Sasikala can’t contest polls till 2027


Former Chief Minister Jayalalithaa’s close aide V.K. Sasikala, who got released from prison recently after completing a four-year sentence in a disproportionate assets case, cannot contest either the Assembly or the Parliamentary elections till January 27, 2027, though there is no legal bar for her to lead a party.

Section 8 of the Representation of the People (RoP) Act of 1951 lists out instances when a person will suffer disqualification from contesting elections if he/she gets convicted for certain offences. Section 8(1)(m) brings a conviction under the Prevention of Corruption (PC) Act of 1988 under the ambit of disqualification.

The provision of law also states that if a person has only been fined by a court of law for offences such as indulging in terror activities, rape, subjecting women to cruelty and promoting enmity between two groups, listed under Section 8(1), he/she will stand disqualified for six years from the date of such conviction.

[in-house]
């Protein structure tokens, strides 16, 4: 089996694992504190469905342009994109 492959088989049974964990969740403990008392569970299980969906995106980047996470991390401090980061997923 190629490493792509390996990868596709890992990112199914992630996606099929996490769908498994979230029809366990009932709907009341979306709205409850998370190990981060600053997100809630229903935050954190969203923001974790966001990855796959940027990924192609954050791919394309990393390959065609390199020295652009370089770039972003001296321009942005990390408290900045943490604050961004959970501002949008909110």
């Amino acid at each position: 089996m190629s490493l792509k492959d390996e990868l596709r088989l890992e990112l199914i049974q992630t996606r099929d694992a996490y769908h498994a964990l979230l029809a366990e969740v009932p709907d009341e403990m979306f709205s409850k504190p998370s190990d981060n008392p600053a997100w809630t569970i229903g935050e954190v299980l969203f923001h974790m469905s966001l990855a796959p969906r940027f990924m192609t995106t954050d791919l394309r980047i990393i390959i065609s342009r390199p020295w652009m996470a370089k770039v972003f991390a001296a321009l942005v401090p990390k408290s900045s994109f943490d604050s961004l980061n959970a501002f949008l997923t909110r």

However, if he/she has been imprisoned for those offences, then the disqualification will begin from the date of such conviction and continue for a further six years from the date of release from prison. Since Sasikala was also imprisoned, besides being fined, she will stand disqualified for six more years from the date of her release.

A conviction under the PC Act of 1988 was included in the disqualification provision of the RoP Act through an amendment in 2002, when a conviction under the Prevention of Terrorism Act (PoTA) of 2002 was also listed as a disqualification from contesting in either the Assembly or Parliamentary elections.

Also read | Impact of Sasikala tied to her political stand: BJP

In the case of Sasikala, the trial court had found her guilty under sections 109 (abetment of an offence) and 120-B (criminal conspiracy) of the Indian Penal Code, read with sections 13(1)(e) [being in possession of wealth disproportionate to known sources of income] and 13(d) [criminal misconduct by public servant] of the PC Act of 1998.

Trial judge John Michael Cunha sentenced her to four years of imprisonment and also imposed a fine of ₹10 crore on September 27, 2014. His judgment was confirmed by the Supreme Court on February 14, 2017 and Sasikala went to prison the very next day. Therefore, she remained disqualified during the entire period of imprisonment.

Now, under the second limb of disqualification under Section 8(1) of the 1951 Act, she will stand disqualified for a further period of six years from her release on January 27.

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